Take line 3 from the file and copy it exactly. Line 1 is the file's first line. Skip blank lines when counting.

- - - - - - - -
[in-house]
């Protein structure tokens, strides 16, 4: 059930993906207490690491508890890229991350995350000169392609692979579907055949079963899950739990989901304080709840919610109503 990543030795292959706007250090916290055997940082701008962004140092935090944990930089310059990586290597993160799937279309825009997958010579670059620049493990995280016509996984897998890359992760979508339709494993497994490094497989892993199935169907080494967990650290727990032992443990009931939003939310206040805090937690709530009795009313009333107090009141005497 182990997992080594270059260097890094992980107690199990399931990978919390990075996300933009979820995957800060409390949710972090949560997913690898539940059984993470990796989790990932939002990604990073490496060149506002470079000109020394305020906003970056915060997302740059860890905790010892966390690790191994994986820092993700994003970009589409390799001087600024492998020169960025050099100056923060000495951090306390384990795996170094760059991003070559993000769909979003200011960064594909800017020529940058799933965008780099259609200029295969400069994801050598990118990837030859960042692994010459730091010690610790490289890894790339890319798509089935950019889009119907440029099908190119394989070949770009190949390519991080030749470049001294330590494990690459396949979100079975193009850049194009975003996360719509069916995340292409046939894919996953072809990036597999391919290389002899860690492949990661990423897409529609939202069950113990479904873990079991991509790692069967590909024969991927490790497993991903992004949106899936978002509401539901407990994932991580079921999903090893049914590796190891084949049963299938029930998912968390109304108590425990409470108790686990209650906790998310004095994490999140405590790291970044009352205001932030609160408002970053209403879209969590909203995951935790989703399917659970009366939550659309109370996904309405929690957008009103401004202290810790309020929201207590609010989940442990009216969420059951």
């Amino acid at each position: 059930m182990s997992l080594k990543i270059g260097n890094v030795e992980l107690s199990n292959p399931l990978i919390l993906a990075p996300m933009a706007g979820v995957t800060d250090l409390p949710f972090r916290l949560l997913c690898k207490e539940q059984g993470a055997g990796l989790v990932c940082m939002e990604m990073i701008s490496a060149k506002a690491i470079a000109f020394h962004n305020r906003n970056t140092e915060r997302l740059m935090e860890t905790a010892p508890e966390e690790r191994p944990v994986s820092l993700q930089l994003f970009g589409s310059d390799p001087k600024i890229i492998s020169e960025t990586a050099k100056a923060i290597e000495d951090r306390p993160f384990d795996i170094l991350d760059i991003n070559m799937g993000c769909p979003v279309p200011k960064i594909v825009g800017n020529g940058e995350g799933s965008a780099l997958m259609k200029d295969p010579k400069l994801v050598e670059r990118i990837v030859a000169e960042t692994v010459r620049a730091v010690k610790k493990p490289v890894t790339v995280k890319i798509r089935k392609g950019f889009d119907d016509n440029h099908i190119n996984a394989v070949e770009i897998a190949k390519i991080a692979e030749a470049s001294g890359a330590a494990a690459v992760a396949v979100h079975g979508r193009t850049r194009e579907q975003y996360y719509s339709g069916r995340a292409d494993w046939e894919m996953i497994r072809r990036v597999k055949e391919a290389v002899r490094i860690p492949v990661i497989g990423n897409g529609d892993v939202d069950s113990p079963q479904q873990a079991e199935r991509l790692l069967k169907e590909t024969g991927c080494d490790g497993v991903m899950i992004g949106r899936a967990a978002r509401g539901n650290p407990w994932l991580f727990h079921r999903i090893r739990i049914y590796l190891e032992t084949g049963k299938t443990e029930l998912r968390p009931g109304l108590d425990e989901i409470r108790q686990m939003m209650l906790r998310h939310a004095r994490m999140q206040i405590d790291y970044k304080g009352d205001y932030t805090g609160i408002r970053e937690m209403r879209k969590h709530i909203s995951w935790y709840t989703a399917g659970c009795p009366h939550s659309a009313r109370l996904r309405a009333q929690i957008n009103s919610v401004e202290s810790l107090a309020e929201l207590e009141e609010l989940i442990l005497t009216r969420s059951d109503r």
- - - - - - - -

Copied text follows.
């Amino acid at each position: 059930m182990s997992l080594k990543i270059g260097n890094v030795e992980l107690s199990n292959p399931l990978i919390l993906a990075p996300m933009a706007g979820v995957t800060d250090l409390p949710f972090r916290l949560l997913c690898k207490e539940q059984g993470a055997g990796l989790v990932c940082m939002e990604m990073i701008s490496a060149k506002a690491i470079a000109f020394h962004n305020r906003n970056t140092e915060r997302l740059m935090e860890t905790a010892p508890e966390e690790r191994p944990v994986s820092l993700q930089l994003f970009g589409s310059d390799p001087k600024i890229i492998s020169e960025t990586a050099k100056a923060i290597e000495d951090r306390p993160f384990d795996i170094l991350d760059i991003n070559m799937g993000c769909p979003v279309p200011k960064i594909v825009g800017n020529g940058e995350g799933s965008a780099l997958m259609k200029d295969p010579k400069l994801v050598e670059r990118i990837v030859a000169e960042t692994v010459r620049a730091v010690k610790k493990p490289v890894t790339v995280k890319i798509r089935k392609g950019f889009d119907d016509n440029h099908i190119n996984a394989v070949e770009i897998a190949k390519i991080a692979e030749a470049s001294g890359a330590a494990a690459v992760a396949v979100h079975g979508r193009t850049r194009e579907q975003y996360y719509s339709g069916r995340a292409d494993w046939e894919m996953i497994r072809r990036v597999k055949e391919a290389v002899r490094i860690p492949v990661i497989g990423n897409g529609d892993v939202d069950s113990p079963q479904q873990a079991e199935r991509l790692l069967k169907e590909t024969g991927c080494d490790g497993v991903m899950i992004g949106r899936a967990a978002r509401g539901n650290p407990w994932l991580f727990h079921r999903i090893r739990i049914y590796l190891e032992t084949g049963k299938t443990e029930l998912r968390p009931g109304l108590d425990e989901i409470r108790q686990m939003m209650l906790r998310h939310a004095r994490m999140q206040i405590d790291y970044k304080g009352d205001y932030t805090g609160i408002r970053e937690m209403r879209k969590h709530i909203s995951w935790y709840t989703a399917g659970c009795p009366h939550s659309a009313r109370l996904r309405a009333q929690i957008n009103s919610v401004e202290s810790l107090a309020e929201l207590e009141e609010l989940i442990l005497t009216r969420s059951d109503r």